API requests and the ISS-pass API

Screen Link:
[Learn data science with Python and R projects](https://ISS Pass Problem in API class (problem 4))

My Code:
In problem 4:

response=requests.get("http://api.open-notify.org/iss-pass.json")
status_code=response.status_code

What I expected to happen:
I’m working on the first of the two links shared above. I’ve got a couple of lines of code written that are identical to the code in the previous problem., other than the API “iss-now” versus “iss-pass”. The previous problem gave me a status code of 200 for the iss-now API. For the ISS-pass API, I expected the same prior to running the program.

What actually happened:
I received a status code of 400 for the ISS-pass API. At this URL, I see the ISS-pass API no longer exists.
[Open Notify -- API Doc | ISS Pass Times](https://ISS Pass API)
I can see from the feedback given by the grader that I should have received a 404 error, and that’s consistent with what I see on the web. I’m not sure why I’m getting a 400 error for an API that doesn’t exist.

status code (int <class 'int'>)
- actual + expected
- 400
+ 404

I just bought data quest an hour or two ago and this is literally my second problem in this API class. I have an extensive background in physics and astronomy research and have spent a little time preparing for data science with other services, but I have never been successful with requests or json in general before. I would really love some help getting past this so I can be successful in this class and pick up the material I need to be able to do data science.

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It’s probably because screen 4 is meant to show the students the mistake of not putting .json at the end. In a way, you’re ahead of the curve because screen 5 will show the correct url with .json appended.

Another thing to note that if you check the variable response, it’s not an actual response from Open Notify; it’s just a mock. I believe Dataquest uses a mock requests which returns a pre-written response, rather than an actual GET request to Open Notify. It’s probably because they are aware of the possibility that an API can be removed (as you’ve seen from the link) one day.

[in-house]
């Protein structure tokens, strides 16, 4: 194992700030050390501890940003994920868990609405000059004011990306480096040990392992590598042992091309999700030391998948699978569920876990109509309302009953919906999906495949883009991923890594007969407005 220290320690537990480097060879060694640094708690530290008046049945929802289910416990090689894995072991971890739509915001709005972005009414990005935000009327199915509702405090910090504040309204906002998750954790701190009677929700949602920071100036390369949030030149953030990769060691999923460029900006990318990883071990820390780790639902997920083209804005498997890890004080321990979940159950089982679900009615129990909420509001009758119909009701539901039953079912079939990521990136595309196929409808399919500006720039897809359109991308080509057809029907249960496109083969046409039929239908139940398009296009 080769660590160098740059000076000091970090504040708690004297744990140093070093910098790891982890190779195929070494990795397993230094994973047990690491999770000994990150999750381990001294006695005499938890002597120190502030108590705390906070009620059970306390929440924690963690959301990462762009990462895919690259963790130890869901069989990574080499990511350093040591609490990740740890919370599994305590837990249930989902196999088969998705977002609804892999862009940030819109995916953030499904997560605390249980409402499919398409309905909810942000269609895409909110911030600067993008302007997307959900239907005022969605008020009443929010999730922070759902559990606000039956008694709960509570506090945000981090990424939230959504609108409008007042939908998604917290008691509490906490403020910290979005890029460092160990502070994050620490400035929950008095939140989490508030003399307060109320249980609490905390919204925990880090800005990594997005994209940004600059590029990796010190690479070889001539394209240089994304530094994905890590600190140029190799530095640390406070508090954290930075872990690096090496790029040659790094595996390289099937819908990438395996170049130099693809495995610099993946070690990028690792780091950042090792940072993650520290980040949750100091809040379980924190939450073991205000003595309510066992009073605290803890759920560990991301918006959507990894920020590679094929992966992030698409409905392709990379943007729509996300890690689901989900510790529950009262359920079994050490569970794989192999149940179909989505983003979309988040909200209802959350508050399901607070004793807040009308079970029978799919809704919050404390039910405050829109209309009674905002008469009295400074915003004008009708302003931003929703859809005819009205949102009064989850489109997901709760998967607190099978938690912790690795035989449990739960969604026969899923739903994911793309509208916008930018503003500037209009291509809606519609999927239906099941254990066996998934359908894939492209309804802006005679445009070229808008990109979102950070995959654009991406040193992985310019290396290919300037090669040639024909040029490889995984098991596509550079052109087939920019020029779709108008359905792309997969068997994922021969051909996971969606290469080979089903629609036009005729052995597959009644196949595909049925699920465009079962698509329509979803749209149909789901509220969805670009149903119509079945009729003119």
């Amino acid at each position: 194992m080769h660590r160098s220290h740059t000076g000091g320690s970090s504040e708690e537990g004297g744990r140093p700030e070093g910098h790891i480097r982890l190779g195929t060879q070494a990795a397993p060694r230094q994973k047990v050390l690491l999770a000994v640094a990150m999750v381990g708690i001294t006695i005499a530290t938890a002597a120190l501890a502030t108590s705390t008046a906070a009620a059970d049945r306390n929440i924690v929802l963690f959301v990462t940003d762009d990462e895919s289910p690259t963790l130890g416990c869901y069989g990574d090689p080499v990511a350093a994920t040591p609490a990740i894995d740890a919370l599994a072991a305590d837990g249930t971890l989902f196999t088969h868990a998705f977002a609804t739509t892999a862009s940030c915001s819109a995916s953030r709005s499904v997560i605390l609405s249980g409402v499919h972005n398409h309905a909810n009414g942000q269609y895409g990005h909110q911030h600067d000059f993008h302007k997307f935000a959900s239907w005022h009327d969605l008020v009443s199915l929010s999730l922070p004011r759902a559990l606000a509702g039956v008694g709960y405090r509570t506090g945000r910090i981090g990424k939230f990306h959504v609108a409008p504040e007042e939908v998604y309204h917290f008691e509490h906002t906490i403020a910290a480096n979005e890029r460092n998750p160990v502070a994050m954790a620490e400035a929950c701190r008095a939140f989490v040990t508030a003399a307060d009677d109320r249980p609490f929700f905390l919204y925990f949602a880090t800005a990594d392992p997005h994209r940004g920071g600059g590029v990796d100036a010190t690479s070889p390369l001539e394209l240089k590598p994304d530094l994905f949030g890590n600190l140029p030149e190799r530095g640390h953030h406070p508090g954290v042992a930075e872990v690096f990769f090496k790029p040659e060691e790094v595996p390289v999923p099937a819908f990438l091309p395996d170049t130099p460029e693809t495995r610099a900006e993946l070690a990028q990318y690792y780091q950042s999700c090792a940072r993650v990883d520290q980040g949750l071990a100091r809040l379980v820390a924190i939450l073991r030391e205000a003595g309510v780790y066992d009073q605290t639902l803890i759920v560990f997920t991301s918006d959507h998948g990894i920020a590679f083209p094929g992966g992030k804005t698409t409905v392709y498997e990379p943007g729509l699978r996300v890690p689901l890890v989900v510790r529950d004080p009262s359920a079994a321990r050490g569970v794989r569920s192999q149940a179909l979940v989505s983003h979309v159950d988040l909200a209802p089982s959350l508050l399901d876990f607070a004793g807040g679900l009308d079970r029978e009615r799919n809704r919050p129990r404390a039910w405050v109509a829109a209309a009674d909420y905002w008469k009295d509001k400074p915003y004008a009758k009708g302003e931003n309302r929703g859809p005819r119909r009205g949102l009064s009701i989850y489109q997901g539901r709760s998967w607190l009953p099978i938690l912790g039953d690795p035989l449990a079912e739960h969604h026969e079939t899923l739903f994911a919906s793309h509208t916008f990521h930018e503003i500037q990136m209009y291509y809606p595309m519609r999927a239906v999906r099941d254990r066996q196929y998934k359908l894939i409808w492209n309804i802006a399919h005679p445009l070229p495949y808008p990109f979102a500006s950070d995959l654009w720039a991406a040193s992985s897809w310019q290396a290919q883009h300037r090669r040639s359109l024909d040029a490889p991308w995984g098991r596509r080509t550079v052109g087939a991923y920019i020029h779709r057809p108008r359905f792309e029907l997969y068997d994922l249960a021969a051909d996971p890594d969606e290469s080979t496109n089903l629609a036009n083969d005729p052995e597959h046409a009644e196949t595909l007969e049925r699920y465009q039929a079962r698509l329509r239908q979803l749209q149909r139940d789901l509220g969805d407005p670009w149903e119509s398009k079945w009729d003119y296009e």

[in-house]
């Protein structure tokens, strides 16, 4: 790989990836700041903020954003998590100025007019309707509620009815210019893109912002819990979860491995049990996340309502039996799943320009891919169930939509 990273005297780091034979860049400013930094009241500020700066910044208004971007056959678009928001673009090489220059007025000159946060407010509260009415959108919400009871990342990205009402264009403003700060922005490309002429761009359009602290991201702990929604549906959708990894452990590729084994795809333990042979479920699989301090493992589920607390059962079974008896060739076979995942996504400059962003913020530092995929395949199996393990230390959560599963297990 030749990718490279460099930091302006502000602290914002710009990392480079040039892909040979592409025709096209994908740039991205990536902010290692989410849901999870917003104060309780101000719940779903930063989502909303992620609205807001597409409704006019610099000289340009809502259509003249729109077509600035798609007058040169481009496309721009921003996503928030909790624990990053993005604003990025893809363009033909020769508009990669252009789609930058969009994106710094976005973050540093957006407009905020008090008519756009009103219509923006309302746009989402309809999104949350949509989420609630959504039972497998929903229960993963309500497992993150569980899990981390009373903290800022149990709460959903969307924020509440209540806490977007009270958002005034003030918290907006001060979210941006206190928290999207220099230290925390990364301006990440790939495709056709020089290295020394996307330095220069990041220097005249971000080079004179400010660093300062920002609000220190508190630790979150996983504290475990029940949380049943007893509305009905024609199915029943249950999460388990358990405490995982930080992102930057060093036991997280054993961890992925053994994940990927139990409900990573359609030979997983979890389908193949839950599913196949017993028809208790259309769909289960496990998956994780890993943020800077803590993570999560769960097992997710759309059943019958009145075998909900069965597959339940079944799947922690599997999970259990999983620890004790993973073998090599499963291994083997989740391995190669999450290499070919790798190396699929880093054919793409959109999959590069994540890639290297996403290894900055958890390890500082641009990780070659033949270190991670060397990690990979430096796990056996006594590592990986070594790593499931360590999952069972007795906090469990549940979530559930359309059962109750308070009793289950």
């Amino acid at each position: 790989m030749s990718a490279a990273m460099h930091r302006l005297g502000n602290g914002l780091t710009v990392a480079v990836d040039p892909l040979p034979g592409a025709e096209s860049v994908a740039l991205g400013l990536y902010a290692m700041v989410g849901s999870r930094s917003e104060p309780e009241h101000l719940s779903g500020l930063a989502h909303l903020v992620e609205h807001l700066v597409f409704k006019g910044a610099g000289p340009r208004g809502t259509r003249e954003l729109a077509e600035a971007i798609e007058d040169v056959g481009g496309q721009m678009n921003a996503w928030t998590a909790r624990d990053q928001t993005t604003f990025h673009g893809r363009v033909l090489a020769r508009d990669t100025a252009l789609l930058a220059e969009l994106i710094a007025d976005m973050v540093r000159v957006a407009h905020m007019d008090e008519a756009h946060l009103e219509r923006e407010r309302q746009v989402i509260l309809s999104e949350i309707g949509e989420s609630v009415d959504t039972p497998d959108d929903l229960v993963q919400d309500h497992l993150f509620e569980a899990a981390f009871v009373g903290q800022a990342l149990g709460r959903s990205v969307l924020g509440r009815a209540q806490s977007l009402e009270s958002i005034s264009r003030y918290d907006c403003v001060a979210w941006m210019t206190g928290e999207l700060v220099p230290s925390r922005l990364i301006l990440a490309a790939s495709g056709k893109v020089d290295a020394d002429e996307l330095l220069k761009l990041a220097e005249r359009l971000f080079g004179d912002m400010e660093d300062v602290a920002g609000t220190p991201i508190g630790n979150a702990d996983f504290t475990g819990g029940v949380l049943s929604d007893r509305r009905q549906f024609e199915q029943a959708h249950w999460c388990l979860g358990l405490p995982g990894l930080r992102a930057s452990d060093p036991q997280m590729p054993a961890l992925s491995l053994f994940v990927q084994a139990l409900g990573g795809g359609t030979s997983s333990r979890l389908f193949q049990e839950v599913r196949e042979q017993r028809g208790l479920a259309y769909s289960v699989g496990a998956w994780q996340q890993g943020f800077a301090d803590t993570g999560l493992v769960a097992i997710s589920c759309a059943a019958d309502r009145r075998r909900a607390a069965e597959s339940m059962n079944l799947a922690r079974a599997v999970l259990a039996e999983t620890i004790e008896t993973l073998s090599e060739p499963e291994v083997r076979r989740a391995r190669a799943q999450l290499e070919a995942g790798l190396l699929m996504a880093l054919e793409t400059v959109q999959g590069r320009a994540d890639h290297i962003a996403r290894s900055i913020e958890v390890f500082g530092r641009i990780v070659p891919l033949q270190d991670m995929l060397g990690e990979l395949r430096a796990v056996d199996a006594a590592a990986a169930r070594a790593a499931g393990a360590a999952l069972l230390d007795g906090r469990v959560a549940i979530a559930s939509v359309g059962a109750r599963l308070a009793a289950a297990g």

Edit: Reading your other post, I believe you’re aware of the mock request, but I’ll leave my answer up in case anyone is perplexed about the issue.

Related:

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I’m completely new to this program. Does that mean I’ve already failed the course? (Somehow, this seems a bit absurd for a single typo on literally the first problem I have to type in myself).

Edit: completely annoyed and not 100% confident in this software so far but not sure I want to quit yet. It certainly does seem unfair if a typo on your first problem could prevent a certificate. I hope I’m reading this wrong. But I do need to learn APIs, visualization, and machine learning either way, whether I get a certificate or not.

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I don’t think you failed. It’s more that you were able to think a step ahead of what Dataquest is trying to teach which can clash against a platform dedicated to teaching students step by step.

The grade checker can be rigid, so sometimes when they want to intentionally teach you about certain mistakes, you’ll have to intentionally make those mistakes even when you know the answers. This is emblematic of courses that use automated answer checking.

The guided projects will probably be more to your liking.

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@sdorsher, it’s me again, and with the same post :wink:

This time, please check points 2 and 3 and follow the corresponding steps.

I’m not sure that’s the issue here? Is there actually a reason a request to a site that doesn’t exist would give a 400 error rather than a 404 error? I’m not sure this is a technical issue. I might not be understanding. Can someone please explain? My output was 400. The desired output was 404. It’s only one line of code.

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My hunch is considering the context of the time the instruction was written, the API does exist; so, the mock request — some sort of replica of the original API — was written under the presumption that it still exists i.e. they mocked the actual API when it existed which returns a 400 for the correct endpoint, and 404 for an incorrect endpoint.

In other words, they’re not mocking the API based on its current state which as you observed doesn’t exist anymore and should return 404 for every endpoints or requests.

Though, maybe it’s better for DQ to replace the inactive API example with a working one instead to remove the confusion.